What is The Ordinary’s 100% L-ascorbic acid?
The Ordinary 100% L-ascorbic acid - $5.80
That’s why this powdered form is fantastic. The Ordinary’s 100% l-ascorbic acid offers you a fresh, powerful dose. You mix it right in your hand whenever you’re ready to use it. However, as mentioned before, it’s very potent, and it can cause pain or sensitivity when used improperly. The other thing is that L-ascorbic acid is generally safe to use during the daytime, but you might want to use this one at night. That are studies that suggest the use of it in combination with sunscreen. This combination has been shown to protect your skin just the slightest bit more. However, as The Ordinary’s is 100%, it can cause a little bit of irritation to the skin. So, Cassandra personally recommends using this only at night.
Why is The Ordinary’s 100% L-ascorbic acid in powder form?
L-ascorbic works best at a low pH. PH stands for potential hydrogen. The pH scale also shows us how well an ingredient is going to get into the skin. Our skin is built to protect us. This outer layer, the stratum corneum, on the very top is made to keep things out and keep us in.
The stratum corneum is a very fatty layer which means it’s hard for products to get inside of it. It’s actually quite difficult for products to penetrate into the skin. We want our products to go through the epidermis or maybe even into the epidermis where they can do work, but naturally, our skin tries to protect us, and it aims to keep those things out because it doesn’t know that we’re giving it something beneficial.
Because the skin has oil in it and because most vitamin C is water-soluble, vitamin C is a really hard product to get into the skin. That’s why lowering the pH, “potential hydrogen,” helps them get in deeper. You can think of a lower pH as being a pathway for vitamin C to get to where it needs to go. A pH below 3.5 is generally best. But remember, a pH below 3.5 is also very acidic. So, it can sting, or it can be irritating, especially if you have sensitive skin. So, although low pH products like this one are fantastic for getting actives to penetrate deeply, you might want to mix it with something else more neutral or alkaline (ph of 7 or above). However, please keep in mind that you should always patch test this first just to make sure that you don’t have a negative reaction. Patch testing should always be done as a safety precaution at least 2 to 48 hours before. It’s better not to patch test on the face as well.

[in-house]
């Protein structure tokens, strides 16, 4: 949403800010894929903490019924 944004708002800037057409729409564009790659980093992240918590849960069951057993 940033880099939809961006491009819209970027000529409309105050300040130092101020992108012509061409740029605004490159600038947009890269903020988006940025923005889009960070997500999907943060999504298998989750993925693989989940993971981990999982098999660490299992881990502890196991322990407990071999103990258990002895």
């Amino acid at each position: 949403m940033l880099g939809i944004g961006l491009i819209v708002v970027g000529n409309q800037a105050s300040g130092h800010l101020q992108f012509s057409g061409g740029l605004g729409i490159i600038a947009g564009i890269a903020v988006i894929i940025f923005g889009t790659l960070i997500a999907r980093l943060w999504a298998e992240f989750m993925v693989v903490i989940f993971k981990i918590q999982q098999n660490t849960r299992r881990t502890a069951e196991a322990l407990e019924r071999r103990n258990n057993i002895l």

What should you be mixing The Ordinary’s L-ascorbic acid with?
Remember that L-ascorbic acid is a fractionated crystalline isolate of vitamin C. So, essentially it’s soluble in water, but unfortunately, leaving it in water too long can cause it to degrade. When using it with water-based products, you should mix it. The Ordinary has also put out a statement recommending that you mix it with water-based solutions. There are a couple of oils that you can mix this with, and there are a couple of anhydrous or “zero-water” solutions that you can mix this in with too.
How do you mix The Ordinary’s 100% L-ascorbic acid?
The Ordinary provides a little measuring scoop that you can use for taking a custom amount of vitamin C. Cassandra recommends only using about half of the spoon per use because again, this stuff is really potent. As a general rule of thumb, mixing this powder into oils is going to be a little more gentle on the skin than mixing it with water. Mixing it with water is going to give it a little bit more of a sting. Once again, L- ascorbic acid is water-soluble. So, if you mix this in with oil, it might stay a little chunky or gritty. If you’re going to use oils, Cassandra would recommend using something like vitamin E. Vitamin E has been shown to stabilize vitamin C, and it’s also very beneficial to the skin.